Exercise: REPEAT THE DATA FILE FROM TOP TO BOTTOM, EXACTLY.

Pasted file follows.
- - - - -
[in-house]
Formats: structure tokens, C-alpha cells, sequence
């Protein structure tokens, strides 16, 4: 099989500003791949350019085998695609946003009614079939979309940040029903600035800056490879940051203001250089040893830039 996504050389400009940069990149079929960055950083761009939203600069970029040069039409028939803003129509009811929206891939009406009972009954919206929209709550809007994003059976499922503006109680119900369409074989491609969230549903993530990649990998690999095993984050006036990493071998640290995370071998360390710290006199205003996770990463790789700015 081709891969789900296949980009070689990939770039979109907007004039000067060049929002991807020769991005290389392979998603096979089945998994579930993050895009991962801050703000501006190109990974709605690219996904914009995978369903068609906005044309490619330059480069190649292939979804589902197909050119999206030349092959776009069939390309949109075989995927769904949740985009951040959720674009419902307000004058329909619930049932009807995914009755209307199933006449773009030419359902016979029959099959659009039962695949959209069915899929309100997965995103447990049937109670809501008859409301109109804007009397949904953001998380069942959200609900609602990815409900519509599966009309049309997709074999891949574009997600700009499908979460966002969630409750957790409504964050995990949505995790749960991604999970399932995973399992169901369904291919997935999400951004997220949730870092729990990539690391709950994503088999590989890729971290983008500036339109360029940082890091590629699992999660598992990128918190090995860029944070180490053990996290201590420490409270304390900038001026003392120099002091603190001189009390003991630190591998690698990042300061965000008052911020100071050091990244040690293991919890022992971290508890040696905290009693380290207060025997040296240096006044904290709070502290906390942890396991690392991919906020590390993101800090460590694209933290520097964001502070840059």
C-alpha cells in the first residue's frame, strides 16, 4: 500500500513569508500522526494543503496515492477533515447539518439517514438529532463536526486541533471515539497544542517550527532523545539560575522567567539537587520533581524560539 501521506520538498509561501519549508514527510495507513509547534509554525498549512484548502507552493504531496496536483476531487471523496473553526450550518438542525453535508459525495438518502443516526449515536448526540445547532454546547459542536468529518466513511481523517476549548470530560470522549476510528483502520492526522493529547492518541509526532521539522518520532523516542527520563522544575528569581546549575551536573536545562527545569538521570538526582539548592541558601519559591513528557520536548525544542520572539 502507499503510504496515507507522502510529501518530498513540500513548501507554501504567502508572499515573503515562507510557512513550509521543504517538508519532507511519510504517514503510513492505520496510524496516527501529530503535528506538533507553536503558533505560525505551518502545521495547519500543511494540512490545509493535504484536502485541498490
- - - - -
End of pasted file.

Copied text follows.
[in-house]
Formats: structure tokens, C-alpha cells, sequence
């Protein structure tokens, strides 16, 4: 099989500003791949350019085998695609946003009614079939979309940040029903600035800056490879940051203001250089040893830039 996504050389400009940069990149079929960055950083761009939203600069970029040069039409028939803003129509009811929206891939009406009972009954919206929209709550809007994003059976499922503006109680119900369409074989491609969230549903993530990649990998690999095993984050006036990493071998640290995370071998360390710290006199205003996770990463790789700015 081709891969789900296949980009070689990939770039979109907007004039000067060049929002991807020769991005290389392979998603096979089945998994579930993050895009991962801050703000501006190109990974709605690219996904914009995978369903068609906005044309490619330059480069190649292939979804589902197909050119999206030349092959776009069939390309949109075989995927769904949740985009951040959720674009419902307000004058329909619930049932009807995914009755209307199933006449773009030419359902016979029959099959659009039962695949959209069915899929309100997965995103447990049937109670809501008859409301109109804007009397949904953001998380069942959200609900609602990815409900519509599966009309049309997709074999891949574009997600700009499908979460966002969630409750957790409504964050995990949505995790749960991604999970399932995973399992169901369904291919997935999400951004997220949730870092729990990539690391709950994503088999590989890729971290983008500036339109360029940082890091590629699992999660598992990128918190090995860029944070180490053990996290201590420490409270304390900038001026003392120099002091603190001189009390003991630190591998690698990042300061965000008052911020100071050091990244040690293991919890022992971290508890040696905290009693380290207060025997040296240096006044904290709070502290906390942890396991690392991919906020590390993101800090460590694209933290520097964001502070840059």
C-alpha cells in the first residue's frame, strides 16, 4: 500500500513569508500522526494543503496515492477533515447539518439517514438529532463536526486541533471515539497544542517550527532523545539560575522567567539537587520533581524560539 501521506520538498509561501519549508514527510495507513509547534509554525498549512484548502507552493504531496496536483476531487471523496473553526450550518438542525453535508459525495438518502443516526449515536448526540445547532454546547459542536468529518466513511481523517476549548470530560470522549476510528483502520492526522493529547492518541509526532521539522518520532523516542527520563522544575528569581546549575551536573536545562527545569538521570538526582539548592541558601519559591513528557520536548525544542520572539 502507499503510504496515507507522502510529501518530498513540500513548501507554501504567502508572499515573503515562507510557512513550509521543504517538508519532507511519510504517514503510513492505520496510524496516527501529530503535528506538533507553536503558533505560525505551518502545521495547519500543511494540512490545509493535504484536502485541498490